It’s no secret that 2013 has been unkind to the Virginia men’s lacrosse team. Currently in the midst of a six-game losing streak, the longest single-season streak for the program since 1939, the Cavaliers sit at 5-7 and winless in the ACC, needing to defeat Bellarmine and win the ACC Tournament to finish above .500 and have a prayer at making the NCAA Tournament.
With each passing game, the margin for error grows slimmer. In early March, one-goal losses to Syracuse, Cornell and Ohio State were merely causes for concern rather than for panic. But a 15-8 thrashing at the hands of Johns Hopkins and losses to Maryland, North Carolina and Duke progressively elevated the team’s sense of urgency to the point where now each game is literally a must-win if the team hopes to stay alive for postseason contention. Still, coach Dom Starsia’s players insist that they are not dwelling on the losses or the historical implications of this season.
“Our thoughts really aren’t directed toward the losing streak at all,” junior defenseman Scott McWilliams said. “We have to keep coming out each and every day and keep the positivity up. That’s what we’ve been doing, we’ve had great weeks of practice the past two or three weeks and we just have to keep moving forward.”
The players know what’s at stake. They know that Starsia has only missed the NCAA Tournament once in his legendary 21-year reign as Virginia’s head coach, when the 2004 team went 5-8 in Starsia’s only losing season in Charlottesville.
What was not even considered possible a few weeks ago — namely, missing the postseason — is now discussed as a legitimate threat.
“Obviously, you want to make the tournament,” sophomore midfielder Ryan Tucker said. “But at the same time, if you don’t, you don’t. We’ve had some tough losses, but at the same time we could’ve won some of those games and we know that as much as anybody.”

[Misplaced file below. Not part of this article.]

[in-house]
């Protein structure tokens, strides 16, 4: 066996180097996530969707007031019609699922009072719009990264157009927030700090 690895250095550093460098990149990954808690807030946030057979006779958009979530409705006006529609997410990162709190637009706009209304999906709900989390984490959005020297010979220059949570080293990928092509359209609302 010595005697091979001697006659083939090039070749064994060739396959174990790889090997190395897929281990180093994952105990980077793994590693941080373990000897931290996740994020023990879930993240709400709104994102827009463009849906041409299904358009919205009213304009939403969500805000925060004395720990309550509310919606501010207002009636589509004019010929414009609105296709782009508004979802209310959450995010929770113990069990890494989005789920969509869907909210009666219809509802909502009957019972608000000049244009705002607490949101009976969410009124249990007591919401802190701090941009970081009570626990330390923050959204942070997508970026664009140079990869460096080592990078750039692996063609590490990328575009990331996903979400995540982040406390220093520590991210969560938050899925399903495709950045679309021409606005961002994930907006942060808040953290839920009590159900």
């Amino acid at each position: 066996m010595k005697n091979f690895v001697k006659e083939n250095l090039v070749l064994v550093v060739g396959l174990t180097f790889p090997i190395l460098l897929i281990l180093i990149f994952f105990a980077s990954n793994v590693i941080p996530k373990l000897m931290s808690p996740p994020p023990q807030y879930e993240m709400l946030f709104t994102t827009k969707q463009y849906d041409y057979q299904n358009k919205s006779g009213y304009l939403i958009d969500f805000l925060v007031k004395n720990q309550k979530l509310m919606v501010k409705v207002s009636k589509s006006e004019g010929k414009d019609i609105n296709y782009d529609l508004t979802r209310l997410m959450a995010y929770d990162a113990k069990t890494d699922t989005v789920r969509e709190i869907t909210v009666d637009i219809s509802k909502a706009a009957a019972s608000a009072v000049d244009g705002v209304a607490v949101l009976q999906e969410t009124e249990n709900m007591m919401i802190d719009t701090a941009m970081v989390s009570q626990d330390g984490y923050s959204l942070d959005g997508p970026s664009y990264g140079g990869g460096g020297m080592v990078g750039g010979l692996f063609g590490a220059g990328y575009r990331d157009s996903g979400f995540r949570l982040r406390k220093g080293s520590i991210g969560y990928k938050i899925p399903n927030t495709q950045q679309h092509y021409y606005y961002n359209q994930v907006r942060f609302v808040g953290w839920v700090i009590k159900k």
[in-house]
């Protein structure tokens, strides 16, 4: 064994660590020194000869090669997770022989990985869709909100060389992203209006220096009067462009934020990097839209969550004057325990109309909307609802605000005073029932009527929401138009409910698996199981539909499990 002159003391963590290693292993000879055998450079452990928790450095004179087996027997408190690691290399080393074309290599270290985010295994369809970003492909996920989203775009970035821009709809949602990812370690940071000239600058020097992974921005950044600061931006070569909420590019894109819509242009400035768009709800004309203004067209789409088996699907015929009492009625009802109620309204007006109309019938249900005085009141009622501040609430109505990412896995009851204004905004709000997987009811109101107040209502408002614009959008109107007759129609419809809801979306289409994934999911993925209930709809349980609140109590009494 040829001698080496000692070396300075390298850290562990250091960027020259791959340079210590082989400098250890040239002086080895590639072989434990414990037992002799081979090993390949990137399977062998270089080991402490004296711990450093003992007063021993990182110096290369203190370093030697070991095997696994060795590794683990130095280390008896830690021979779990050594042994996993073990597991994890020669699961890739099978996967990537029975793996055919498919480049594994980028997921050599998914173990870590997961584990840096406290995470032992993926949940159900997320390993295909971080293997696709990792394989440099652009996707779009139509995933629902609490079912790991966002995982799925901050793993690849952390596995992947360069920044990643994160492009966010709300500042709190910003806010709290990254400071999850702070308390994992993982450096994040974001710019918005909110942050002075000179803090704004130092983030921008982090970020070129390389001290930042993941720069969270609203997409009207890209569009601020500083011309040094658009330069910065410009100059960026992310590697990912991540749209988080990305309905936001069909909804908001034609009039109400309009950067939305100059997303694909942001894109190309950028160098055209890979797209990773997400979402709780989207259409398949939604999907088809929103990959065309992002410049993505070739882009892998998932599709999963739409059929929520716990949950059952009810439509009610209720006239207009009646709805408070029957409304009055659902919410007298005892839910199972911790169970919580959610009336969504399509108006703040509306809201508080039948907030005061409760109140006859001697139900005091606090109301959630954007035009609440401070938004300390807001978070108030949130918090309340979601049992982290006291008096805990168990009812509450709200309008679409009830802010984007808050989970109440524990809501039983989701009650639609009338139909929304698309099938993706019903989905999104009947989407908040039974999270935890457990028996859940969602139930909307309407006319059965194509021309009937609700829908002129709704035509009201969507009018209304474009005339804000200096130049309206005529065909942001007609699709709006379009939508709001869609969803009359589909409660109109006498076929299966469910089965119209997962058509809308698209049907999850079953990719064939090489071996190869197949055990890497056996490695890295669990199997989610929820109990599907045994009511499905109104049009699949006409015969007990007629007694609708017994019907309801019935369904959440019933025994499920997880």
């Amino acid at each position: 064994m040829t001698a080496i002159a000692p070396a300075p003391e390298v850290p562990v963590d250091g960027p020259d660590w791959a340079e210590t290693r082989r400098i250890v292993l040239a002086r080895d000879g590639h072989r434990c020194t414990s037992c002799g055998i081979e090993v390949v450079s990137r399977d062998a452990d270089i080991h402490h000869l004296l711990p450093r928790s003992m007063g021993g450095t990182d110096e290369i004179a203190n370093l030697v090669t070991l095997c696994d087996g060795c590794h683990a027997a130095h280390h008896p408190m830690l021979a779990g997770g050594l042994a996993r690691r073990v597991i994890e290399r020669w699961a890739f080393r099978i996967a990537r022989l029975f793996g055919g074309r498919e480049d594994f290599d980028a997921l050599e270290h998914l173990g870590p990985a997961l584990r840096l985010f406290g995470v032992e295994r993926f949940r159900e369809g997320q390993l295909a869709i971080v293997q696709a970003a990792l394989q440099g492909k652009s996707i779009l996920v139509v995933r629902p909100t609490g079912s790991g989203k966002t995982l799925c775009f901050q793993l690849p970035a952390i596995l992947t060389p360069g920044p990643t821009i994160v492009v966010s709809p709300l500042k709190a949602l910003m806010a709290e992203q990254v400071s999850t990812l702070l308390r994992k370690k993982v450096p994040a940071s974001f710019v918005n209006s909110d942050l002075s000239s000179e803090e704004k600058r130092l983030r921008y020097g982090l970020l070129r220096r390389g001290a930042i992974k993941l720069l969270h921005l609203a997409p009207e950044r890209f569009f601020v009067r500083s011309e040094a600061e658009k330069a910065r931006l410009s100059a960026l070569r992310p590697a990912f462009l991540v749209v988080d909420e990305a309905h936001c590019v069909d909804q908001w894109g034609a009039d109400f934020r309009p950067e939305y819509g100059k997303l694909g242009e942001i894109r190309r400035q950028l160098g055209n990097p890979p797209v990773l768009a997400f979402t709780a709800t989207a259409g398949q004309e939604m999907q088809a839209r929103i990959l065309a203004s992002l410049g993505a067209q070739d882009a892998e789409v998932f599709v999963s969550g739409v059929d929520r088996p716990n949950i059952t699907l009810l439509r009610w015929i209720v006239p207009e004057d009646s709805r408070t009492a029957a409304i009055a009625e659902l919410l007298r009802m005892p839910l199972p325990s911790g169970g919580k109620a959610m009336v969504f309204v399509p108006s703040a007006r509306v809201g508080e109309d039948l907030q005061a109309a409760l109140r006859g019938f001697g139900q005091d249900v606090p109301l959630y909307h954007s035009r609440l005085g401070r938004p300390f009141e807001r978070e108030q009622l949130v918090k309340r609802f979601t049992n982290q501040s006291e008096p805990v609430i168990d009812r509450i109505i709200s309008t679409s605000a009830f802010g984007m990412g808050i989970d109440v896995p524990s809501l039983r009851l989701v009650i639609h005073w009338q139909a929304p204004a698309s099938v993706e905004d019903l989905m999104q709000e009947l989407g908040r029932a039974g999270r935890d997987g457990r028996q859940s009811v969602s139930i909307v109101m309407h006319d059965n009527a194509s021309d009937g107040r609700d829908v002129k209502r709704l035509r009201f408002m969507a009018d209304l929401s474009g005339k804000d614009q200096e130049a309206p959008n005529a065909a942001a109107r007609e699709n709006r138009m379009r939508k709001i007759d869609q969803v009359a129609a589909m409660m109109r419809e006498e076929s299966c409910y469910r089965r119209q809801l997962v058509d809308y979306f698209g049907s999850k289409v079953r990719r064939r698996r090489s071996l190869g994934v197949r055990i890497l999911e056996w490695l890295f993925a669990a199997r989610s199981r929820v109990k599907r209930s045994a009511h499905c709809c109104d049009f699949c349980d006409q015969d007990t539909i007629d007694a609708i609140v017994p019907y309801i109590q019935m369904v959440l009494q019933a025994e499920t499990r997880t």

Despite leading their opponents in virtually every statistical category, including ground balls — generally considered the best statistical indicator of effort — turnovers, caused turnovers, clears, man-up conversion percent and shots per game, the Cavaliers are shooting abysmally. Though the team outshoots its opponents by 12.3 shots per game, its .255 shooting percentage and .553 shots on goal percentage are by far the worst in the conference. No other ACC school shoots below .306 percent or .620 percent on goal.
“It’s hard to hammer shooters,” Starsia said. “Your yelling at someone to shoot the ball better is generally not going to get it done. We just have to figure out a way to break out of that.”
Whether or not the Cavaliers’ shooting and fortunes improve enough for them to finish the season in miraculous fashion and make the tournament remains to be seen. But for a team that lost prolific scorers such as Steele Stanwick, Chris Bocklet and Colin Briggs to graduation, this season figured to be an uphill battle from the start. Subsequently losing senior All-American midfielder and captain Chris LaPierre for the season to injury hardly helped matters.
“Just the fact that [LaPierre’s] the only sole captain in my 39 years of coaching speaks to his presence in the program,” Starsia said. “So there’s a couple little, subtle things and a couple of big things — both the practical pieces of it and the emotional pieces of it — that we’re trying to make up for there. It’s not a question of making excuses: I’ve got guys that are feverishly trying to fill in the blanks. It’s just a lot to ask.”
Even with all of the adversity the team has faced this season, Virginia has come excruciatingly close to notching several wins against marquee opponents. Unfortunately, close doesn’t cut it in a program accustomed to competing in the postseason on a yearly basis, a standard largely established by the four national championships earned under Starsia.
It would be easy to write off this season as a failure if the Cavaliers fail to win out and make the NCAA Tournament. But Starsia believes that both the players and coaches can still take positives away from this season, regardless of the outcome.
“I would tell you that just from the purely athletic side of things, this team may be playing as close to its potential as any I’ve had in recent memory,” Starsia said. “If your team comes out and works hard every day, if your team approaches their potential, if they do the things you ask them to do and you don’t make the playoffs, can you describe it as a successful season? I would tell you yes.”